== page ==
My grandmother taught me that God made each one of us with gifts that are to be used for the greater good, in service to others and that God expects us to utilize these gifts with excellence. Not for ourselves, but for the benefit of others. She taught me that service to others is not work; it is a state of mind. My grandmother had one goal – to hear the words “Well done, good and faithful servant” when she entered Glory. Now, my Granny Dot was not a prominent or powerful woman. She was the classic farmer’s wife; a loving mother, grandmother and great-grandmother; friend and teacher to many, and a woman of God. These simple words of wisdom exemplify how she lived her life; displayed everyday in word and deed.
Today we find this concept to be foreign or so confused in our culture that it is unrecognizable. I have struggled, prayed and cried over the lack of fulfillment in myself and others, in the promise of what could have been or what might be, not because we can’t do something, but because we choose not to. Instead we choose to live in the ‘what’s in it for me’ world of today. We choose not to help that neighbor or friend. We choose not show kindness and empathy. We chose not to get involved in our community or to be part of our church's mission. We chose not to! Not because we can’t, but because it would interfere with what we have planned for ourselves. Yes, I do know that ‘no’ is a good word and that some of us don't use it often enough, and become so burned out that we can’t do anything anymore. That's not what I'm voicing here. What I am voicing is concern about the things that we allow to take precedence in our lives; the 'what's in it for me’ mentality that is so prevalent in our society today. Here is a question for you. Do you think Jesus asked himself ‘what’s in it for me’ when in John 13: 1-5 we read these words from the NLT:
“Before the Passover celebration, Jesus knew that his hour had come to leave this world and return to his Father. He had loved his disciples during his ministry on earth, and now he loved them to the very end. It was time for supper, and the devil had already prompted Judas, son of Simon Iscariot, to betray Jesus. Jesus knew that the Father had given him authority over everything and that he had come from God and would return to God. So he got up from the table, took off his robe, wrapped a towel around his waist, and poured water into a basin. Then he began to wash the disciples’ feet, drying them with the towel he had around him.”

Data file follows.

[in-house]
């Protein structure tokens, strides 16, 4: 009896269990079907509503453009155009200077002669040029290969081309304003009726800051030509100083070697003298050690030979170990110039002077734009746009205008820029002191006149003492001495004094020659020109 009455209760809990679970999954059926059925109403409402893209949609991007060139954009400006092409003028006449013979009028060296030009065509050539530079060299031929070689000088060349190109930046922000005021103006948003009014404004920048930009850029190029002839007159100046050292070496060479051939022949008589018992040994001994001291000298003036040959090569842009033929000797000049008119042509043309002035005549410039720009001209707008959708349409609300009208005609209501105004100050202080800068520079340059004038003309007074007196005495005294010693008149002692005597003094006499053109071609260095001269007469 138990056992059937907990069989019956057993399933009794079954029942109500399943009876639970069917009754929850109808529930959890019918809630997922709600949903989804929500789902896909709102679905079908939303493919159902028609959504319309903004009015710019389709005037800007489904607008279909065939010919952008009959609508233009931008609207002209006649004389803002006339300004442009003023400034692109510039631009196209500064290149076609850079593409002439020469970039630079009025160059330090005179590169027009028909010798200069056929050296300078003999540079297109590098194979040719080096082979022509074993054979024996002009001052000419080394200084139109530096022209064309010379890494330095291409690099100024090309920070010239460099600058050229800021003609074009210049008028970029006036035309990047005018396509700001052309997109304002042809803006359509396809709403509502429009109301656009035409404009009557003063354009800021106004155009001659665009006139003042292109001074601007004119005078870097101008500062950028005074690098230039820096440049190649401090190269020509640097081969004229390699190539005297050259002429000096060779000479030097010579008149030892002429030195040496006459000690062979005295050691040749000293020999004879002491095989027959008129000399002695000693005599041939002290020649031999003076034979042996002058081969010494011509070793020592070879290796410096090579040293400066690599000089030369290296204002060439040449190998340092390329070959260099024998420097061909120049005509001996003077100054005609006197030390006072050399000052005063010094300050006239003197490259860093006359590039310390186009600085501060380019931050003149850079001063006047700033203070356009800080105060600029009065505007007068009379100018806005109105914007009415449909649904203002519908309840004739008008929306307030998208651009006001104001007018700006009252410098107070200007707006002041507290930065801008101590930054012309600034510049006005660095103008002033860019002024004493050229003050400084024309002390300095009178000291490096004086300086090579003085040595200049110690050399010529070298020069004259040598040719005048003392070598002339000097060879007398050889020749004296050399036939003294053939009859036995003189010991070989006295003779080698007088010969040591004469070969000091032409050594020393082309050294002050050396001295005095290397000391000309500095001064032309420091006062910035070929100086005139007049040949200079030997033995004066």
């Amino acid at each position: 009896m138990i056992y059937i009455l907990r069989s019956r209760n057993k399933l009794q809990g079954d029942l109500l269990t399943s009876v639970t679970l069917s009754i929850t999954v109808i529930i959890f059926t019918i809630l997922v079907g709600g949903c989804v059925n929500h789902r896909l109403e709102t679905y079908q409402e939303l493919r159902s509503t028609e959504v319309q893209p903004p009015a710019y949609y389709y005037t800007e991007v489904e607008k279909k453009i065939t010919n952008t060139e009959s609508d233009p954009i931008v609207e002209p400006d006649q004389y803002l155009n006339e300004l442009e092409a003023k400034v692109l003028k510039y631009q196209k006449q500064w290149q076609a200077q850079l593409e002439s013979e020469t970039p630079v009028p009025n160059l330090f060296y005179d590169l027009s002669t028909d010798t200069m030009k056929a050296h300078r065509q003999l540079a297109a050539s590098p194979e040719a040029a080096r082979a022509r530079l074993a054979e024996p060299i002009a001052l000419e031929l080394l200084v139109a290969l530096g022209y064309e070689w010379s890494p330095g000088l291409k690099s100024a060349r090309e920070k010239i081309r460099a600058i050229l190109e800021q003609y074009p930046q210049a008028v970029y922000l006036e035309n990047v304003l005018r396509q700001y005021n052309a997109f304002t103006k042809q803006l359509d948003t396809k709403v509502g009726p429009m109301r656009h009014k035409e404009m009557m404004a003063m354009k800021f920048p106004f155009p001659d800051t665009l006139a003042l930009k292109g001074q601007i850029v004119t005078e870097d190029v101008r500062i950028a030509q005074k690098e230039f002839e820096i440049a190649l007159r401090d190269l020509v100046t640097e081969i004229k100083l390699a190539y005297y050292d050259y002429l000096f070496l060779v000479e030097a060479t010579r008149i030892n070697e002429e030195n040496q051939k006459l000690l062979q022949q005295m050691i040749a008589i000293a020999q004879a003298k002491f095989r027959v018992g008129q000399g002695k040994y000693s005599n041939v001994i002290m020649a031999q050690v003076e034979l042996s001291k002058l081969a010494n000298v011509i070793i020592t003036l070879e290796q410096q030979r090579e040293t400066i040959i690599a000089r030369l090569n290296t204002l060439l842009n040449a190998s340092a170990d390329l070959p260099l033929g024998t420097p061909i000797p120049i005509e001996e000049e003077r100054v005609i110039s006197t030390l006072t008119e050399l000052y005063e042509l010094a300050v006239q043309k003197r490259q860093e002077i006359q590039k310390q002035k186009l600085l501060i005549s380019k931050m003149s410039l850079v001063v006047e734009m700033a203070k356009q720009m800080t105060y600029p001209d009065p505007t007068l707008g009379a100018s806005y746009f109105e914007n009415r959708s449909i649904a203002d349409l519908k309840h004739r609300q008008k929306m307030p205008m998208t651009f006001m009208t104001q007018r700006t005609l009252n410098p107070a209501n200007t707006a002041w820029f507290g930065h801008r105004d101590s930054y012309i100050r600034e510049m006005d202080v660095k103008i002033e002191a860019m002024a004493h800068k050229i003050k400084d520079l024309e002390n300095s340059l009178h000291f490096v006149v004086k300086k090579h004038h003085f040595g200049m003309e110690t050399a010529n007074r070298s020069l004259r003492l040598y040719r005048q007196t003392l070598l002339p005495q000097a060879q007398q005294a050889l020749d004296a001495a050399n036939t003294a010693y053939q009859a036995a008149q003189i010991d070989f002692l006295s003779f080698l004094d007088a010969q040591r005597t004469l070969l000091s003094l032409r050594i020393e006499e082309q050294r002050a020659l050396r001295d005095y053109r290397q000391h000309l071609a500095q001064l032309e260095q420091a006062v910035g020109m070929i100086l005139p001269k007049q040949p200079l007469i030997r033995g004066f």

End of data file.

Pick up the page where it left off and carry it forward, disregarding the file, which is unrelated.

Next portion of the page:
Jesus knew – He knew! He knew that the time was coming quickly when He would not only give over His Body, but His Mind, His Will, and His Strength. He knew what the coming days would ask of Him. Jesus also knew that Judas was going to betray him. Read those words from John closely. He loved His disciples. It doesn’t say that Jesus loved eleven of His disciples. It says he loved His disciples, and that means that Jesus also washed the feet of Judas. That means that Jesus loved Judas even though He knew what he had done. Jesus knew this – He knew and He chose to do it anyway. He knew and He chose to become a servant, not just to wash the feet of the disciples, not just to demonstrate to them what they would learn in the future, and not just to tell them that 'the least among you will be the greatest'. He chose to serve because He KNEW. He knew what was coming and He still got up and got busy. Jesus got up and went about His Father’s business, and so must we, everyday and with everything that we do. God made each one of us with gifts that are to be used for the greater good, in service to others, and God expects us to utilize these gifts with excellence. Not for ourselves, but for the benefit of others, for the greater good. It’s not all about us, but it is all about Jesus.